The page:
Suburbanization and Counterurbanization
Recently, in developed countries, sociologists have observed suburbanization and counterurbanization, or movement away from cities, which may be driven by transportation infrastructure or social factors like racism. In developing countries, urbanization is characterized by large-scale movements of people from the countryside into cities. In developed countries, people are able to move out of cities while maintaining many of the advantages of city life because improved communications and means of transportation. In fact, counterurbanization appears most common among the middle and upper classes who can afford to buy their own homes.
Sociologists have posited many explanations for counterurbanization, but one of the most debated known as "white flight." The term "white flight" was coined in the mid-twentieth century to describe suburbanization and the large-scale migration of whites of various European ancestries from racially mixed urban regions to more racially homogeneous suburban regions. During the first half of the twentieth century, discriminatory housing policies often prevented blacks from moving to suburbs; banks and federal policy made it difficult for blacks to get the mortgages they needed to buy houses, and communities used restrictive housing covenants to exclude minorities.
White flight during the post-war period contributed to urban decay, a process whereby a city, or part of a city, falls into disrepair and decrepitude. Symptoms of urban decay include depopulation, abandoned buildings, high unemployment, crime, and a desolate, inhospitable landscape. White flight contributed to the draining of cities' tax bases when middle-class people left. Urban decay was caused in part by the loss of industrial and manufacturing jobs as they moved into rural areas or overseas, where labor was cheaper.
In the United States, suburbanization began in earnest after World War Two, when soldiers returned from war and received generous government support to finance new homes. These young men were also interested in settling down, buying their own homes, and achieving independence and a less hectic daily life with a more affordable cost of living than they could find in cities. Thus, suburbs were built—smaller cities located on the edges of a larger city, which often include residential neighborhoods for those working in the area. Suburbs grew dramatically in the 1950s when the U.S. Interstate Highway System was built and automobiles became affordable for middle class families.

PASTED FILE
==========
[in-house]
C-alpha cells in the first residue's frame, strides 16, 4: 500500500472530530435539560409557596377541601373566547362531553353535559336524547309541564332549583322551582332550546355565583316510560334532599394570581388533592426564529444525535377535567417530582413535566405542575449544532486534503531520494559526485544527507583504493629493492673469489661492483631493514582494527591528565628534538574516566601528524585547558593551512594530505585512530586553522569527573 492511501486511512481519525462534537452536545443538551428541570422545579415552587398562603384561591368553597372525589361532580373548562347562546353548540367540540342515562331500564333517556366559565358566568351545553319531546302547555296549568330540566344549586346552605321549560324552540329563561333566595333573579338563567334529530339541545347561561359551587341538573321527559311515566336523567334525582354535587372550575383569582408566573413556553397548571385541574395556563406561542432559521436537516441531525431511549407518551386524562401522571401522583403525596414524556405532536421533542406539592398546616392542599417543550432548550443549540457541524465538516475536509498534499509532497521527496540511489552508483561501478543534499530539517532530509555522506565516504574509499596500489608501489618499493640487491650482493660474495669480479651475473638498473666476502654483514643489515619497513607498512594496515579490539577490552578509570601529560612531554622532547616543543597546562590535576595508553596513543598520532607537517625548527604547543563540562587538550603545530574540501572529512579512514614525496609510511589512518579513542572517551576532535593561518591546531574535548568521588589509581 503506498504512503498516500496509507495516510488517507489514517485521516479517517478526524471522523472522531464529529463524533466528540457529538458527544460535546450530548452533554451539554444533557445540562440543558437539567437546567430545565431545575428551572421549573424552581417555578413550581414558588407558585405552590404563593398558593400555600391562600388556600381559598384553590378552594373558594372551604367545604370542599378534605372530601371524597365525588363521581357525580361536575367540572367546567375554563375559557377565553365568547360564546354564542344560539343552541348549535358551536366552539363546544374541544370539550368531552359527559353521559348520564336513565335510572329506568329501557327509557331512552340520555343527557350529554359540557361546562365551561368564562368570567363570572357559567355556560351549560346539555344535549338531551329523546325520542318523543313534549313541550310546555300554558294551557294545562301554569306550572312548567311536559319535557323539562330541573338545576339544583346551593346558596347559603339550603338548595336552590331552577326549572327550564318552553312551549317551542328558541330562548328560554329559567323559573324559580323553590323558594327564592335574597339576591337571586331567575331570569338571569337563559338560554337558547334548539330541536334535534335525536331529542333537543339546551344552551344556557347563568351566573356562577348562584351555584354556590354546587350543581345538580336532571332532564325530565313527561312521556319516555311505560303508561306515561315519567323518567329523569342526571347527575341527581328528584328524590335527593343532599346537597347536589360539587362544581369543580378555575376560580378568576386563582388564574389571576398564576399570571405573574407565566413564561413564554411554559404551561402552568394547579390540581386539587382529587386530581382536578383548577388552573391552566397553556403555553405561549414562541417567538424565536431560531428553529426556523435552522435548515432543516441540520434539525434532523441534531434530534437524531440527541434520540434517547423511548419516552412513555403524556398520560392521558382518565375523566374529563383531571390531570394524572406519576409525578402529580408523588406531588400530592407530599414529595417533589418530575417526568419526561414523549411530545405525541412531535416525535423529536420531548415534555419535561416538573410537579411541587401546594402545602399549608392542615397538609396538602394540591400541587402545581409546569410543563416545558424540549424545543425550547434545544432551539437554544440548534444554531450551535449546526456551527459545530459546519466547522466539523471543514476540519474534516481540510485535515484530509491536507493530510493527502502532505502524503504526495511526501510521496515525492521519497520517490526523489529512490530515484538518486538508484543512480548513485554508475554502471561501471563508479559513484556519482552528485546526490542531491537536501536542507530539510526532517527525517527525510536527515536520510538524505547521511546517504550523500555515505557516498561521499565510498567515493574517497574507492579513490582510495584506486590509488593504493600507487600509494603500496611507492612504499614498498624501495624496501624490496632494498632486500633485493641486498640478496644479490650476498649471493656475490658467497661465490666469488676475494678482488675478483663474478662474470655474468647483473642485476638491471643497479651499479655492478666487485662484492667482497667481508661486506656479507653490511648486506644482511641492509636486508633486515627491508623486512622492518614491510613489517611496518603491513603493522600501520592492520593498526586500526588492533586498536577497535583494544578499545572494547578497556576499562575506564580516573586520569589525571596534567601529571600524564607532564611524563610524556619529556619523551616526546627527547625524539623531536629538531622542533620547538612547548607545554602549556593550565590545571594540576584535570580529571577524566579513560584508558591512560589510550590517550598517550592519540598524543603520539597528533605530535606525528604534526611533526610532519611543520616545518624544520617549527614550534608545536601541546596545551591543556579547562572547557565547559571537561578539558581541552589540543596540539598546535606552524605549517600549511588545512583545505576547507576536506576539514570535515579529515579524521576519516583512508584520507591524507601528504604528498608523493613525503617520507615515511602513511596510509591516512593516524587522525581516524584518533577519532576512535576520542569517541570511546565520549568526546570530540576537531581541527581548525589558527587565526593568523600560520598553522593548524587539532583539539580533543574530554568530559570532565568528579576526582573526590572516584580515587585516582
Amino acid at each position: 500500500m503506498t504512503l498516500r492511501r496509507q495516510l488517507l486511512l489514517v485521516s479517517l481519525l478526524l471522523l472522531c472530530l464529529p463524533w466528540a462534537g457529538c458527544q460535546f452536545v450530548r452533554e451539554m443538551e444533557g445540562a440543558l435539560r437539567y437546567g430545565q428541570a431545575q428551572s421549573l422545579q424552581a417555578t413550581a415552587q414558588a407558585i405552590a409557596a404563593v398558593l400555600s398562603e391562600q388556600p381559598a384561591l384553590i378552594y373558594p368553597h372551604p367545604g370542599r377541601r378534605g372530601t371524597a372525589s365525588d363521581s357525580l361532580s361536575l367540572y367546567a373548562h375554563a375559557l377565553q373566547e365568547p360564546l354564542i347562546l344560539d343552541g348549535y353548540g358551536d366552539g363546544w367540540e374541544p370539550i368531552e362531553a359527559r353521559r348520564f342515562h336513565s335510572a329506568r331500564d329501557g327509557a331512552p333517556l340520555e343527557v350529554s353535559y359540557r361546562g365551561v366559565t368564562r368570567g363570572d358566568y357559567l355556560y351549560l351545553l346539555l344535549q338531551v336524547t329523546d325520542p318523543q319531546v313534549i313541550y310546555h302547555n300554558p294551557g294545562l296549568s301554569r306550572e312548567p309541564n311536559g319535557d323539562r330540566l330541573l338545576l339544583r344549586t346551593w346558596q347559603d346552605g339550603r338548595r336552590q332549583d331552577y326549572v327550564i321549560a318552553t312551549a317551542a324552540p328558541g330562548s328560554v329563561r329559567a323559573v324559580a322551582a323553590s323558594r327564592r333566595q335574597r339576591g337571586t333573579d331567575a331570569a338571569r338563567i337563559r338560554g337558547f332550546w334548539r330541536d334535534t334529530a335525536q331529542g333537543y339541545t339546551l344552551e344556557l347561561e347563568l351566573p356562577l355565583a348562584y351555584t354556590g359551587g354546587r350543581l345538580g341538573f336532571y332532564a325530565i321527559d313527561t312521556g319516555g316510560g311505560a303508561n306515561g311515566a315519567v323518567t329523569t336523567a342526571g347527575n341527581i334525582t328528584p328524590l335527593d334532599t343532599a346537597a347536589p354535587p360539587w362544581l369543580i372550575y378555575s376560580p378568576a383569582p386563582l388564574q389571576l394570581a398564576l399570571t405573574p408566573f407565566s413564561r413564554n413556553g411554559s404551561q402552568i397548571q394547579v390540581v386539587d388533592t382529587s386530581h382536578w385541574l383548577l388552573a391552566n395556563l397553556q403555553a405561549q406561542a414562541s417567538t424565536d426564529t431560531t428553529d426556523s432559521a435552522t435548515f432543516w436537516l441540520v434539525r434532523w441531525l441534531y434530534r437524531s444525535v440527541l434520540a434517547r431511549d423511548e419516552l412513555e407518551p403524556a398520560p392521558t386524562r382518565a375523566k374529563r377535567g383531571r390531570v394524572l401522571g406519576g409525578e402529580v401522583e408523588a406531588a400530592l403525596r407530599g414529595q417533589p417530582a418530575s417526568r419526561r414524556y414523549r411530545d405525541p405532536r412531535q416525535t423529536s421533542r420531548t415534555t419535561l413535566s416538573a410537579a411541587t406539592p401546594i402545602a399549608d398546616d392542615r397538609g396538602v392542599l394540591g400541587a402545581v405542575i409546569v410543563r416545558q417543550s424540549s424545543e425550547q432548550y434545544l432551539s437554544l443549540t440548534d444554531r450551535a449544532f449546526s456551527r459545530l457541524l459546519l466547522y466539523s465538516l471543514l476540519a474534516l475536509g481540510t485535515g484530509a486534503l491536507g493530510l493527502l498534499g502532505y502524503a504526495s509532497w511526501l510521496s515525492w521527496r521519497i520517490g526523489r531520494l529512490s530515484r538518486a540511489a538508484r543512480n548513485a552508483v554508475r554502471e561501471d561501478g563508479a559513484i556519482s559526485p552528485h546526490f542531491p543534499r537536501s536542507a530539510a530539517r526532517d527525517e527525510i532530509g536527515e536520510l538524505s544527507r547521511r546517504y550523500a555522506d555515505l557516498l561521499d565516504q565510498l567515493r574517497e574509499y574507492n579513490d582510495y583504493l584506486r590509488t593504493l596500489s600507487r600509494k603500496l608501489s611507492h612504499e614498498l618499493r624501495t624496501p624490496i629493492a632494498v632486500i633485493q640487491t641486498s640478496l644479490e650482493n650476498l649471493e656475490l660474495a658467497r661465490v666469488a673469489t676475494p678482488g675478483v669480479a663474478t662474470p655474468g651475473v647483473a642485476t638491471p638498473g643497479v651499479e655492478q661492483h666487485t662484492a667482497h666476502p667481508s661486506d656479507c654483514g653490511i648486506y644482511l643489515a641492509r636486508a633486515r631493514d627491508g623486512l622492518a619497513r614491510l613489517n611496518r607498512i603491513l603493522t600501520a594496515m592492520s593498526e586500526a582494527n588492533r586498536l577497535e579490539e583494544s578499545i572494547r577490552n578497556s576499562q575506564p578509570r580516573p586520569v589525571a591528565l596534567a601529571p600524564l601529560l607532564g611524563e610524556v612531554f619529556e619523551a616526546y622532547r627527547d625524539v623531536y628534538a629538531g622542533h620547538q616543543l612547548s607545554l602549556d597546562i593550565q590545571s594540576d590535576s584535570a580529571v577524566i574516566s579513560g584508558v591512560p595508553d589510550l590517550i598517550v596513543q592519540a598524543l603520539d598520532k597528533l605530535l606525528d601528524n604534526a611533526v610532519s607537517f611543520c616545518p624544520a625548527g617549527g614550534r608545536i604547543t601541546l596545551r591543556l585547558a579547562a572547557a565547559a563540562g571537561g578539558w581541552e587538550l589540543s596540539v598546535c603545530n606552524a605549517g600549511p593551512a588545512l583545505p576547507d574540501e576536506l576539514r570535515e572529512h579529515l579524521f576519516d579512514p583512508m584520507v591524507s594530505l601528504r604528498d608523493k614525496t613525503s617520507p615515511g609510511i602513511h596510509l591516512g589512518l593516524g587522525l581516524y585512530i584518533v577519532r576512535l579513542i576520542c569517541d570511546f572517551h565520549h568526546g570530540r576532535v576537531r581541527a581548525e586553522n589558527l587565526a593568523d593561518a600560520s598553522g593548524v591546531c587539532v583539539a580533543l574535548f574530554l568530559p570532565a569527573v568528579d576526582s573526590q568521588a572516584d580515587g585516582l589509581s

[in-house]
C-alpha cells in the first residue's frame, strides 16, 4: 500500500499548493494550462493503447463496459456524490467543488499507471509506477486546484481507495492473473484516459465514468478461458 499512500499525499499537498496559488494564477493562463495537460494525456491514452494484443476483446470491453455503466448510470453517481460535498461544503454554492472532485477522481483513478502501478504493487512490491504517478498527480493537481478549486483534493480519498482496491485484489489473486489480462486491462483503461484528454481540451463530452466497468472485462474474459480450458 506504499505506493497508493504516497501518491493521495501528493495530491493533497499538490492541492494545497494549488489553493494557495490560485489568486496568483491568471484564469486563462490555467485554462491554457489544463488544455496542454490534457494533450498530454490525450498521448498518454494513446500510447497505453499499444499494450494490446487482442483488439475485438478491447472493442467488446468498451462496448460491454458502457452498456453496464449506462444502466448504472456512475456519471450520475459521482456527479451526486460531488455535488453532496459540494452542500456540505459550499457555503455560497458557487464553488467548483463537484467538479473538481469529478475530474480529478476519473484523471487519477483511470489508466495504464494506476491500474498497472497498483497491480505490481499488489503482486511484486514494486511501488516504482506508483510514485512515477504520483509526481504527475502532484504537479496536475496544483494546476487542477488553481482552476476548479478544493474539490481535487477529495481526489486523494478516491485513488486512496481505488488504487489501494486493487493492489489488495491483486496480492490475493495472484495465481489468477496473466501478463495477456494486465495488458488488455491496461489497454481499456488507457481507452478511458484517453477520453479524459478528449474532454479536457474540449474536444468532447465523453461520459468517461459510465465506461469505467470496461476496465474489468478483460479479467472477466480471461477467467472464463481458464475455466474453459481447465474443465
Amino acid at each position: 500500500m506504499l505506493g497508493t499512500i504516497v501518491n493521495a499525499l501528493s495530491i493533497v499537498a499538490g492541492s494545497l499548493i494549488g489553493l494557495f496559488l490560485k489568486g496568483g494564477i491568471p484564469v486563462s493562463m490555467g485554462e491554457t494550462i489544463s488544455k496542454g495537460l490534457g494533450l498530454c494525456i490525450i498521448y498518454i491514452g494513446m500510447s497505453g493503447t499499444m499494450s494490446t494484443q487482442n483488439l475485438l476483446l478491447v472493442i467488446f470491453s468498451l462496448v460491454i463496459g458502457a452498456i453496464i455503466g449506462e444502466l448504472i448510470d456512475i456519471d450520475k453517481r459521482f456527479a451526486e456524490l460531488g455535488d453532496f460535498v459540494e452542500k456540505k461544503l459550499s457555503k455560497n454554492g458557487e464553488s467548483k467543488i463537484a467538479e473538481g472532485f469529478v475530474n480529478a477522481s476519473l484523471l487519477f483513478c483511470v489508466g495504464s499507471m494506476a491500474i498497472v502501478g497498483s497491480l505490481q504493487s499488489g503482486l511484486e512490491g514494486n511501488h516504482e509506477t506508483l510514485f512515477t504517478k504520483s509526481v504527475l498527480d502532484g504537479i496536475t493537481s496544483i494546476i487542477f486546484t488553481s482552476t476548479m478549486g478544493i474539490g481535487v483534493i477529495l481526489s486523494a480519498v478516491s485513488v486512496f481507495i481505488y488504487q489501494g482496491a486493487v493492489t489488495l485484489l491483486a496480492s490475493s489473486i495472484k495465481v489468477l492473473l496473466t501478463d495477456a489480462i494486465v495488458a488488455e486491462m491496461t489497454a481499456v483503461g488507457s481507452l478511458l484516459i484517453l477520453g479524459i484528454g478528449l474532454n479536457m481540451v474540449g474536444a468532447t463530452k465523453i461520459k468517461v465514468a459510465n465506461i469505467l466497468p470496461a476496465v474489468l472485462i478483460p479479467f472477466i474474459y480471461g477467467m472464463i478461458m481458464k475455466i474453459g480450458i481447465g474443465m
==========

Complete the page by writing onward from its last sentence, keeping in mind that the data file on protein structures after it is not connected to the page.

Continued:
Around 1990, another trend emerged, called exurbanization: upper class city dwellers moved out of the city, beyond the suburbs, to live in high-end housing in the countryside. This exurbanization may be a new urban form. Rather than densely populated centers, cities may become more spread out, composed of many interconnected smaller towns. The history of counterurbanization calls into question depictions of urbanization as a one-way process. The modern U.S. experience has followed a circular pattern over the last 150 years, from a largely rural country, to a highly urban country, to a country with significant suburban populations.
Whatever its causes, counterurbanization has had serious effects on cities. As a result of counterurbanization, some cities are now losing population. These shrinking cities may face serious problems as they attempt to maintain infrastructure built for a much larger population. As cities shrink, residents must contribute more per capita to maintain fixed infrastructure costs (e.g., for roads, sewers, and public transportation). Dispersed neighborhoods that characterize shrinking cities are also a major source of fiscal distress. These cities must still provide services like fire protection and trash pickup to fewer and fewer citizens over a larger geographic distance, raising the per capita cost.
Several approaches have been employed in attempts to address these problems. Often these approaches aim to increase urban density. For example, planners may revitalize core areas, like downtown, to make them more attractive to businesses and residents. Other cities have tried setting an urban growth boundary to limit sprawl, which increases density within the boundary. The boundary generally encompasses the city and its surrounding suburbs, requiring the entire area to work together to prevent urban shrinkage. This method is being used successfully in many cities (such as Portland, Oregon) to maximize returns on infrastructure investments.